We’re almost there. (Image from Michael Cook)
It’s finally here. Opening Day! We’ve survived another winter without baseball. All winter long, we look forward to pitchers and catchers reporting, not because we really want to see starting pitchers throw two innings and call it a day, but rather because it means that opening day is another step closer. Spring training has always seemed like a concession to me. The fans would rather have more “real” baseball, but the players can’t be expected to just jump back in without a little bit of warm-up first. Actually, I bet some players wouldn’t mind a little less spring training either, but instead we all settle for an appetizer of spring training before we get to the good stuff. So, as has happened for years upon years, we eagerly await the team coming north to start the season.
That’s the thing about baseball. It is history, one of the joys of being a baseball fan is relating stories of the awesome feats that we witnessed. Whether it was Johan’s 17K game, or the 2006 miracle run of the Twins, we’re saving those memories for people who come after us who didn’t get to witness them in person. The coolest thing is that baseball history is getting longer and longer. Every year we add another season, and sometimes we find that baseball goes back a little bit further than we originally thought. Here’s a story of one of the oldest known baseball games, which occurred in 1843 and was hosted by the New York Magnolia Ball Club, not Abner Doubleday or Alexander Cartwright. It includes this image of a baseball game from around the same time, and this quote from Michael Walsh, one of the founders of the New York Magnolia Ball Club:
[P]arties of whole-souled fellows are going to express their gratitude to Heaven for its manifold blessings, to-morrow, by playing ball and eating chowder. They could not have selected a more appropriate and sensible method of doing it, as a man is never on so good terms with his God and fellow men, as when he is enjoying himself in healthy and rational manner.
So, grab a bowl of chowder and let’s start this thing off with a look at the Twins first opponent of the ’08 season, the LA Angels.
Once again this year, Torii Hunter will be playing center field in the Metrodome on opening day, it’s just that this time, he’ll be a member of the opposing team. As I’m sure you recall, Hunter signed a 5 year, $90 million contract in the offseason with the Angels. Initial reaction was that they might have paid too much. But I think going into the season, the thought is that, while they wish the front office hadn’t given Mr. Hunter 5 years, he’s definitely going to make this team significantly better this year.
Hunter is better defensively than Mathews, hit more home-runs than Guerrero last season (by one) and may be one of the all-time great clubhouse characters.
from Big A Baseball
What do you think? agree? disagree? (What do you mean, “baiting the commenters”?)
The biggest news for the Angels out of spring training is the injuries to their top two pitchers. John Lackey is sidelined for about a month with a triceps strain. He just resumed throwing and has no timetable to start throwing off a mound. Much worse off is Kelvim Escobar, who is done for the season, and seems to be injured seriously enough to contemplate calling it a career. With those two out of the picture for now, there has been quite a bit of discussion whether the Angels have relinquished their status as front-runners in the AL West to the Mariners.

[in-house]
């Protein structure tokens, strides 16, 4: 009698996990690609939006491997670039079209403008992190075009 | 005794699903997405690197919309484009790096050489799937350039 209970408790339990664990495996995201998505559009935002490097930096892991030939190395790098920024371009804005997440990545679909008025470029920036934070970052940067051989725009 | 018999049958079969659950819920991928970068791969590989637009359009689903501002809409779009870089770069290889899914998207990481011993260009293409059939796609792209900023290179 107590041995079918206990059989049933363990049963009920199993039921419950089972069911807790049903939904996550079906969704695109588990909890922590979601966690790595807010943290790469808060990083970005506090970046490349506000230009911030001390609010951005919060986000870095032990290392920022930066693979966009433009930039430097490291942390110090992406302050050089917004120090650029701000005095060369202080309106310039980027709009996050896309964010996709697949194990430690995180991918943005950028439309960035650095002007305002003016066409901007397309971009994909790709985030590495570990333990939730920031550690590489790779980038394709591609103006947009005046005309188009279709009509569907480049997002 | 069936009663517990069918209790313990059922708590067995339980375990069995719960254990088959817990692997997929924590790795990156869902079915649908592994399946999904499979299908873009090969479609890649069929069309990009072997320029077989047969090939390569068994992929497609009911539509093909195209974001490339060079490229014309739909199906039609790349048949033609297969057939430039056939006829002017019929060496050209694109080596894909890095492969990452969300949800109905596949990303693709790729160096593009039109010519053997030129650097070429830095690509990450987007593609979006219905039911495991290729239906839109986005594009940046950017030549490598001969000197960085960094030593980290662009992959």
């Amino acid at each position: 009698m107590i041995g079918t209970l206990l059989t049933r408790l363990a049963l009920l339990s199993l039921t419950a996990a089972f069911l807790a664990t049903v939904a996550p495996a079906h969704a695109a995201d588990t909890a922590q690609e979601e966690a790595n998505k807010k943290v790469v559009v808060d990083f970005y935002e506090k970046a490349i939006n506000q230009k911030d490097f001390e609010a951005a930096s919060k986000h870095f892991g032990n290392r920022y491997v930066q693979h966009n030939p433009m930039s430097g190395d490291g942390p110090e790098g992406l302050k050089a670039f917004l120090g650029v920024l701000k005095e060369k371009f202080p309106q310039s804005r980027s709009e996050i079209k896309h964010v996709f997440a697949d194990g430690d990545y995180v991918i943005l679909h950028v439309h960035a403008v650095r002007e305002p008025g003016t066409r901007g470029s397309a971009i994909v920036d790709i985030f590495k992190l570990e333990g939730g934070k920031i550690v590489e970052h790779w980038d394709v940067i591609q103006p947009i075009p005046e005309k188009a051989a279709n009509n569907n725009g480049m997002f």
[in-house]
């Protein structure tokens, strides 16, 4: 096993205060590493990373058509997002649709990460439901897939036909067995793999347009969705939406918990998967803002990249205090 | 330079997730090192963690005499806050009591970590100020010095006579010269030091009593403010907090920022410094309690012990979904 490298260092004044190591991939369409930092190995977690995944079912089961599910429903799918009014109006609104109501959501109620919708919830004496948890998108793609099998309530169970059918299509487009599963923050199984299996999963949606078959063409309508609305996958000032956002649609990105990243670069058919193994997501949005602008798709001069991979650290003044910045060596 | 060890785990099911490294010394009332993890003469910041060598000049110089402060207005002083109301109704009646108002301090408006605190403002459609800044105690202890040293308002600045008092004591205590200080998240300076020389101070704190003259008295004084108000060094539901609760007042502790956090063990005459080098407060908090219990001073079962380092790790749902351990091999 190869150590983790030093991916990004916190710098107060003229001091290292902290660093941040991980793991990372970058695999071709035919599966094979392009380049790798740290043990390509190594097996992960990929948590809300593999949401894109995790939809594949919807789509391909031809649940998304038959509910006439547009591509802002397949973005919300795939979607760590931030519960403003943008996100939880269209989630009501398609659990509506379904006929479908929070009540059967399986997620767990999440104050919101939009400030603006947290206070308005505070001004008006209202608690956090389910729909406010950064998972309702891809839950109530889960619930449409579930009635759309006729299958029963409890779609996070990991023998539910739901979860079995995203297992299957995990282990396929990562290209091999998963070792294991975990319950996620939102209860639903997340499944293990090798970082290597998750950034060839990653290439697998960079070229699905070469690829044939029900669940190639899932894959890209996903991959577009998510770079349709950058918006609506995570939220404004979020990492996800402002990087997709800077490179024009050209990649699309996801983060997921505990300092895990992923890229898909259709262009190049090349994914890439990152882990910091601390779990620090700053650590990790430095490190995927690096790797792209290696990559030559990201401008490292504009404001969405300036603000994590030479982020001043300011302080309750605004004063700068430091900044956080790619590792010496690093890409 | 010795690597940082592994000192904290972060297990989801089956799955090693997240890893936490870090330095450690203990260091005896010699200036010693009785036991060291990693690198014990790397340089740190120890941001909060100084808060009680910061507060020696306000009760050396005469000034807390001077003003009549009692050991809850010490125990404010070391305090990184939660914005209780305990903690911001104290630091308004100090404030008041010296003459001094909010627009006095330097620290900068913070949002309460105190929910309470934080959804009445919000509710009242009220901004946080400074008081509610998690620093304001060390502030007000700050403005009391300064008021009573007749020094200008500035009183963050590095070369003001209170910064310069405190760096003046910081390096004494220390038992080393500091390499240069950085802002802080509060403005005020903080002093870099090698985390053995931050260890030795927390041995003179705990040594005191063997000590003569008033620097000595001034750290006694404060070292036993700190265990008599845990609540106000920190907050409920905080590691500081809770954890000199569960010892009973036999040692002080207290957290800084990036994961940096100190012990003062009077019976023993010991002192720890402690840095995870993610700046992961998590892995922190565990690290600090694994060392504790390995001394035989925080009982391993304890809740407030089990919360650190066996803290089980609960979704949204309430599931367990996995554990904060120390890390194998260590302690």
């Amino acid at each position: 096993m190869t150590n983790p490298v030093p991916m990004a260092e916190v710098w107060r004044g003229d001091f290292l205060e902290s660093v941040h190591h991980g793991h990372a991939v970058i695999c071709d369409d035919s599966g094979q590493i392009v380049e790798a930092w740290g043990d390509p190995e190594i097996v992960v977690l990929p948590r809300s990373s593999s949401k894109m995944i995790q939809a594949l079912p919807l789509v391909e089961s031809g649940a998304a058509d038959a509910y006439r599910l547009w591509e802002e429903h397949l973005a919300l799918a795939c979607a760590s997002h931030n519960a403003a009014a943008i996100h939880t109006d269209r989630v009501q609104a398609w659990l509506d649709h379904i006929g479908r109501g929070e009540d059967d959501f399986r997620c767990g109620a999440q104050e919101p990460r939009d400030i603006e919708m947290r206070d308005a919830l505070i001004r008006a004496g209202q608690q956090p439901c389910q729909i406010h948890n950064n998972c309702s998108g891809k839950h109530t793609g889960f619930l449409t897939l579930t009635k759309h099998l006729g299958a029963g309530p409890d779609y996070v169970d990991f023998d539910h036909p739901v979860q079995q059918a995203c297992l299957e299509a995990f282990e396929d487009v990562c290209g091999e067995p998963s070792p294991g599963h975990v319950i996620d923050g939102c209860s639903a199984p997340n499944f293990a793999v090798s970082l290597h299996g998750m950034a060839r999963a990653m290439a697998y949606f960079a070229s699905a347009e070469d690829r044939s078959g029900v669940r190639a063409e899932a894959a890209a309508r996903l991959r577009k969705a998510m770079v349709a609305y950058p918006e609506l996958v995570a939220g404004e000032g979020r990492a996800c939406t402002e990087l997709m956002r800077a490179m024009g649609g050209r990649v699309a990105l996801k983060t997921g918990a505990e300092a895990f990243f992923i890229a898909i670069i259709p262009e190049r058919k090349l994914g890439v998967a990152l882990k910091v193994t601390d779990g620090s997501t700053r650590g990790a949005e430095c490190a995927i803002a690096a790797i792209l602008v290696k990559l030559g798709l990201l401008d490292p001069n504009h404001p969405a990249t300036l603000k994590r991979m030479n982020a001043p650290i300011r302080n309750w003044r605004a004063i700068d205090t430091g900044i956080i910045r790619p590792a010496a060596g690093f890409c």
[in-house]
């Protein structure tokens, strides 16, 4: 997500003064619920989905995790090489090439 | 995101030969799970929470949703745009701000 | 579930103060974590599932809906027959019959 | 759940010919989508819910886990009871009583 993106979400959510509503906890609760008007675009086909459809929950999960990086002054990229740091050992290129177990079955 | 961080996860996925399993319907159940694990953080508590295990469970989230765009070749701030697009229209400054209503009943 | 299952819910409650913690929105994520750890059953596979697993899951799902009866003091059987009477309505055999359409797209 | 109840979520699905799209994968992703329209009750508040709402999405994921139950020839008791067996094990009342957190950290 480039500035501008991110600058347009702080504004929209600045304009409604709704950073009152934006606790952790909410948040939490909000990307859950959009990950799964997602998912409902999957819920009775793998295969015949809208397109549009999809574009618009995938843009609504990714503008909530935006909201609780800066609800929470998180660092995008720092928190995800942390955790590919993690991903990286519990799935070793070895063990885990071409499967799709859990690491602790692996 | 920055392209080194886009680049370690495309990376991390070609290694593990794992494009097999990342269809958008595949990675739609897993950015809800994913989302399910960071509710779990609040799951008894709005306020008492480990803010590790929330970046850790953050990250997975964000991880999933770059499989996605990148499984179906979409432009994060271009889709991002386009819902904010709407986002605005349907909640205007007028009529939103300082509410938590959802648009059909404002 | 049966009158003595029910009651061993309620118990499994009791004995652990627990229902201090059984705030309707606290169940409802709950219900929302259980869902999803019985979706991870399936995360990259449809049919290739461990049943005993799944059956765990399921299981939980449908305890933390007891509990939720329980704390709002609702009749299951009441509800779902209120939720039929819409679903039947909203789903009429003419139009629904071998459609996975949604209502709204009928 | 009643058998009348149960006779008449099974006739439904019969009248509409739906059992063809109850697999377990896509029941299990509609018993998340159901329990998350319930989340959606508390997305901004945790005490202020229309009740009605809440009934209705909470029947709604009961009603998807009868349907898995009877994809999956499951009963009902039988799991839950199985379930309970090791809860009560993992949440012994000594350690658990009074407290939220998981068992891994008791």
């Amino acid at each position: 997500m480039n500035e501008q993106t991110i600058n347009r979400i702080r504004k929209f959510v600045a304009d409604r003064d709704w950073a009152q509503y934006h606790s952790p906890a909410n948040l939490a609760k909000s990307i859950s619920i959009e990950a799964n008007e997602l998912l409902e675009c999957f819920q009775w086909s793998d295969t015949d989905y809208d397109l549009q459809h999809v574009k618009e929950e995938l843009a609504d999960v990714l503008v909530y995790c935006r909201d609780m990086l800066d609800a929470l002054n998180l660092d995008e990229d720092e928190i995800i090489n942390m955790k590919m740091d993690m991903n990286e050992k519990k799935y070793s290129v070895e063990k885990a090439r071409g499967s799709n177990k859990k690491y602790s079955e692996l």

The probables for this series appear to be the following:
Jered Weaver v. Livan Hernandez
The First Trivia Question of the Season: Speaking of familiar faces and opening day… Since their inception in 1961, the Angels (Los Angeles, California, Anaheim, whatever) have had 24 opening day starters (25 after this year). Of those 25 hurlers, three have spent time on the Minnesota Twins. Two of them also got opening day starts for the Twins. Can you name all three?
Jon Garland v. ?? (Bonser?)
The other big acquisition this year for the Angels, Garland was acquired in a trade for Orlando Cabrera this offseason. Although it left a bit of a hole at shortstop (being filled by one of Eric Aybar or Macier Izturis), with the injuries to Lackey and Escobar, Angels fans are now viewing the trade in a much more positive light. It’s too bad Mr. Jennie Finch didn’t make the Twins roster, or he and Garland could have compared notes on softball-playing wives appearing in SI’s swimsuit issue.
The Twins website doesn’t have a probable pitcher for this game, but with Baker pitching Friday, and Blackburn and Slowey to go in the other games, Bonser seems like the only option left. Maybe I missed something.
Joe Saunders v. Nick Blackburn
Ervin Santana v. Kevin Slowey
I thought for sure we would get a Jeremy following Jered, Jon, and Joe, but I guess Ervin Santana on the road will have to do. He had some terrible home/road splits last year, and lost his spot in the rotation. Word is, he’s fixed a flaw in his delivery, but we’ll see if that’s just spring training optimism.
Angels fans are licking their chops looking at the Twins “front four”.
After all those injury stories, you may feel the need for a nice feel-good story. Coming out of spring training your man is Darren O’Day, who, after going undrafted in 2006, had to decide betwixt med-school and a baseball career, came into this year without much expectation of making the team, but put together a very solid spring and found himself on the 25-man roster to start out the year. He’s a submariner, and, since I always feel baseball needs more funky deliveries, I wish him well after this week.
There, we finished on a positive note, which seems appropriate for opening day. Enjoy the series, and thanks for reading.